To make your own simple syrup, bring equal parts (by volume) granulated sugar and water to a boil; simmer for 3 minutes, remove from the heat, and cool to room temperature. Or you can purchase simple syrup. Or vanilla syrup. Or ginger syrup (oo-la-la!)
Brush the top of the warm cakes with the glaze, letting it drip down the sides. Don't use it all up; two coats is good to start. Reserve the rest in a covered jar.
Now doesn't that look deluxe?
The cakes with sugar on top take the glaze, too. It's all good.
When completely cooled, wrap the cakes well in plastic; the ones in the paper pans can remain in their pans. Let rest at least 24 hours before serving.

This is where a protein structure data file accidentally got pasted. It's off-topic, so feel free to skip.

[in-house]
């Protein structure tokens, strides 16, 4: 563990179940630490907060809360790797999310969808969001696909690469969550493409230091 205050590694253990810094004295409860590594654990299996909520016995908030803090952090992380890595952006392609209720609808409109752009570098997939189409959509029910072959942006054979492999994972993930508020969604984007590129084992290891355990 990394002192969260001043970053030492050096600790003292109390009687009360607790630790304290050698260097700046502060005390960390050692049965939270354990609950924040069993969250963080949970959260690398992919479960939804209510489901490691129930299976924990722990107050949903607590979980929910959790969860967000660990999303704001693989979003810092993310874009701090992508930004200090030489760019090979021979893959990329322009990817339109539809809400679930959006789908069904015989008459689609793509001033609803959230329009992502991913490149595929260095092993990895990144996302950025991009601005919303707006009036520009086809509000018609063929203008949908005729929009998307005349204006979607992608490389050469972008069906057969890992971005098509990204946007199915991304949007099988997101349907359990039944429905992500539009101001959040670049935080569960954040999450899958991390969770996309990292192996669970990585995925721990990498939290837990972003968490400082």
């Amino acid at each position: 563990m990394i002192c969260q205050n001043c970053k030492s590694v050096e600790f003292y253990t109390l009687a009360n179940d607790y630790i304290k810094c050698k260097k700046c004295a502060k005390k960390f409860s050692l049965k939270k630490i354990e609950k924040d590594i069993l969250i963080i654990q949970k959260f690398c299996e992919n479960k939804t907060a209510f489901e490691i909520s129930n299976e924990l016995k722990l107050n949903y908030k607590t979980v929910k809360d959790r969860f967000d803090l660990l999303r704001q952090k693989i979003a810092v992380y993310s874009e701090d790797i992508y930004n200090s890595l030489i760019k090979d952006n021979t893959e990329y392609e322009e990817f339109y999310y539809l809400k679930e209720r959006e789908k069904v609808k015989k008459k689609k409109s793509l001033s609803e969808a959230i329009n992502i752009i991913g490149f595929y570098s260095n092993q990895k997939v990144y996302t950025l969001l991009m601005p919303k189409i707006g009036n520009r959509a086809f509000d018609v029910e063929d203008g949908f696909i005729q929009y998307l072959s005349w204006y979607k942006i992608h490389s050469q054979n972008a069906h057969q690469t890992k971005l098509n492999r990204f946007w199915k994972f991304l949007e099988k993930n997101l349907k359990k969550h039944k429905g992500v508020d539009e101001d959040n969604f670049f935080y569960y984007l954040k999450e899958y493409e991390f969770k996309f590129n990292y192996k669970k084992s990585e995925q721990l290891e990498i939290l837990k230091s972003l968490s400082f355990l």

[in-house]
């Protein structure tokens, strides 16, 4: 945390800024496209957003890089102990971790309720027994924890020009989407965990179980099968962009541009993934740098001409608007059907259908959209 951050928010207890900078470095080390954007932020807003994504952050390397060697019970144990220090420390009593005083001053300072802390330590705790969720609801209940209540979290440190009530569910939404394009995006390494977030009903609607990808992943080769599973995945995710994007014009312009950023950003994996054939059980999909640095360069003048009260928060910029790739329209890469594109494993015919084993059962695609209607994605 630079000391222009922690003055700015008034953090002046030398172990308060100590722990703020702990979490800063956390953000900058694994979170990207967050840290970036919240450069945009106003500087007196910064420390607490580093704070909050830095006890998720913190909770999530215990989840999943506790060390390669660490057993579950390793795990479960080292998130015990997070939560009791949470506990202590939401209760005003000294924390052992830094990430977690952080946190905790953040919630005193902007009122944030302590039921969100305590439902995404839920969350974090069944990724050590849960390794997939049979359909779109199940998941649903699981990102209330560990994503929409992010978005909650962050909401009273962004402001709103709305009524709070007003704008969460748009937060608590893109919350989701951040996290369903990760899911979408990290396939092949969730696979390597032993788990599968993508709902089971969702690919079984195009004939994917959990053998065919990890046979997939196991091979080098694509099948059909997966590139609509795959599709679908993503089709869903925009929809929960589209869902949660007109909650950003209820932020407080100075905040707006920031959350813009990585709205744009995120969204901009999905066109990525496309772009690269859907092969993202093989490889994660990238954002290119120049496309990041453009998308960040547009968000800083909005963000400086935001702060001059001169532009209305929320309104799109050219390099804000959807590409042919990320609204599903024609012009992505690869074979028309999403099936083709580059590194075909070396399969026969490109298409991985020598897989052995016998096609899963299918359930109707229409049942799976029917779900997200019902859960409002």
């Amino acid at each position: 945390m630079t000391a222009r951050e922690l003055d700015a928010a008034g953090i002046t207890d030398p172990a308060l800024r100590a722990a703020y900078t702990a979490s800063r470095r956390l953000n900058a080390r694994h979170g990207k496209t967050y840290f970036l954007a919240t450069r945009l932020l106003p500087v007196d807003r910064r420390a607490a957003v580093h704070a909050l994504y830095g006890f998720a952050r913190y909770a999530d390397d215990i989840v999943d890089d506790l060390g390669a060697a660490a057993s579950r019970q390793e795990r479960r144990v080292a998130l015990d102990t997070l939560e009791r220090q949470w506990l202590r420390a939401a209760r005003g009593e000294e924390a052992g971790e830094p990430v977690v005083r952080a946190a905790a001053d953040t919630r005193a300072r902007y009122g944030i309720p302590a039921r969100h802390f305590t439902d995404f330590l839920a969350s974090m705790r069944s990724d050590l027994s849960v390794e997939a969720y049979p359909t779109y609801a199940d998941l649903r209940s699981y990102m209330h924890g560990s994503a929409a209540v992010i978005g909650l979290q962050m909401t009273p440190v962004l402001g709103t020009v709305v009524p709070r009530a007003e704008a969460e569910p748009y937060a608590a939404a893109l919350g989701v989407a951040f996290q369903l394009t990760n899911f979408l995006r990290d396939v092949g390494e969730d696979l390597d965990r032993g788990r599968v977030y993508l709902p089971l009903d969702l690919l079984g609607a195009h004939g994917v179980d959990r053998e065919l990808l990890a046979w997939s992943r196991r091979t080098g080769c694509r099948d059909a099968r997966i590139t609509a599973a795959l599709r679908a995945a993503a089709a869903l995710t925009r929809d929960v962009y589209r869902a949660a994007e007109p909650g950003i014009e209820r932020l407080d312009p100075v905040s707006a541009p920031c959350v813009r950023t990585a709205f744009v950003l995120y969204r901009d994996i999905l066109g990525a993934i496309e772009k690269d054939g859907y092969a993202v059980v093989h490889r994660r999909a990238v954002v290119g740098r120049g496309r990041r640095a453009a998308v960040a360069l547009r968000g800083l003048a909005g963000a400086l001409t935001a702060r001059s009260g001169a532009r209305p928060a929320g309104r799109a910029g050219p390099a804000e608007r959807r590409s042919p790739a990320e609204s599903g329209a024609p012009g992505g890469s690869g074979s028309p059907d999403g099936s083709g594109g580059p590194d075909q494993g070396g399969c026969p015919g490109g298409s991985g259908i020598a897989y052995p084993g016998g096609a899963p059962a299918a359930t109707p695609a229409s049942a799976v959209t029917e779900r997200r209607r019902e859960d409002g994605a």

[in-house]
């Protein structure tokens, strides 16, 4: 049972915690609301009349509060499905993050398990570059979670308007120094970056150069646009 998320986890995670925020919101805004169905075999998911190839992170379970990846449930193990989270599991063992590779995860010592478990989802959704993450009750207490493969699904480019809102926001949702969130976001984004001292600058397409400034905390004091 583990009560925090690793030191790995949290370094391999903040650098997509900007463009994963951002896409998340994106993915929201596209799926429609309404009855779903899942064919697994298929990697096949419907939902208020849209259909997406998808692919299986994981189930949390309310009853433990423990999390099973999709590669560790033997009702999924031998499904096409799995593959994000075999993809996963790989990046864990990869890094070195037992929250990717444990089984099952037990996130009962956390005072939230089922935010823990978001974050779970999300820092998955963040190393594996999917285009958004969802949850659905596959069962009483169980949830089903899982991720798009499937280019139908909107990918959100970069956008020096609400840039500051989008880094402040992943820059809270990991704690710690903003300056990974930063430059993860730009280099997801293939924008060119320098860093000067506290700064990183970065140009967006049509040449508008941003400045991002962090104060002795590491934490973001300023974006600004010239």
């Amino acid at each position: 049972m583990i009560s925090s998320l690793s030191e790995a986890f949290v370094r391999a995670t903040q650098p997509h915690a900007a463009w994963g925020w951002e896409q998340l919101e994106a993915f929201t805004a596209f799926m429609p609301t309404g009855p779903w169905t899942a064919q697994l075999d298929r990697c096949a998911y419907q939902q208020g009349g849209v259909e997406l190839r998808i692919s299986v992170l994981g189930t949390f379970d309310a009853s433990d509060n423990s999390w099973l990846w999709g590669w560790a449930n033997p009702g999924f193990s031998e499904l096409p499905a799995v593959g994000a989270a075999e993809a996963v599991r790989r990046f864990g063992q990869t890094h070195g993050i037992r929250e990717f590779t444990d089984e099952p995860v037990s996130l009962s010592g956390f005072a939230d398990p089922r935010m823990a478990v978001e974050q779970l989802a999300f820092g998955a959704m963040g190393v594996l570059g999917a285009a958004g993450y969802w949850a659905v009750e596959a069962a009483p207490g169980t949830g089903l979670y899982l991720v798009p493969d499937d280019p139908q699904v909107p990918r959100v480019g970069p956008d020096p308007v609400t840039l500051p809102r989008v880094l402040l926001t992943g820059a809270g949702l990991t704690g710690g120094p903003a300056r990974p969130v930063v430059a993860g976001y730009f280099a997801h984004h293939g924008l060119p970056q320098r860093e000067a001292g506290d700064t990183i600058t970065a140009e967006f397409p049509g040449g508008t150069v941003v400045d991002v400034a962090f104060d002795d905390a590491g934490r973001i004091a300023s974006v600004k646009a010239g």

Store well-wrapped cakes for up to 6 to 7 weeks, brushing with additional glaze every week or so. Each time you brush the cakes, you'll use about half as much glaze as you did the first time; the cakes will take on a pleasantly dense moistness.
I baked this cake the last week in August. I gave it to my husband to take on vacation the middle of October; I'd remembered to brush it with glaze probably four times total. He declared it my best fruitcake ever... though he says that every year. (Yes, he's learned what I need to hear!) But I can attest it was nice and moist, even after 7 weeks. And very flavorful.
At last! All dressed up and ready to go under someone's tree. Preferably someone who likes fruitcake – or is at least willing to give it a try. We don't want THIS fruitcake to become the butt of any bad jokes!
Read, rate, and review (please!) our recipe for Taste of the Tropics Fruit Cake.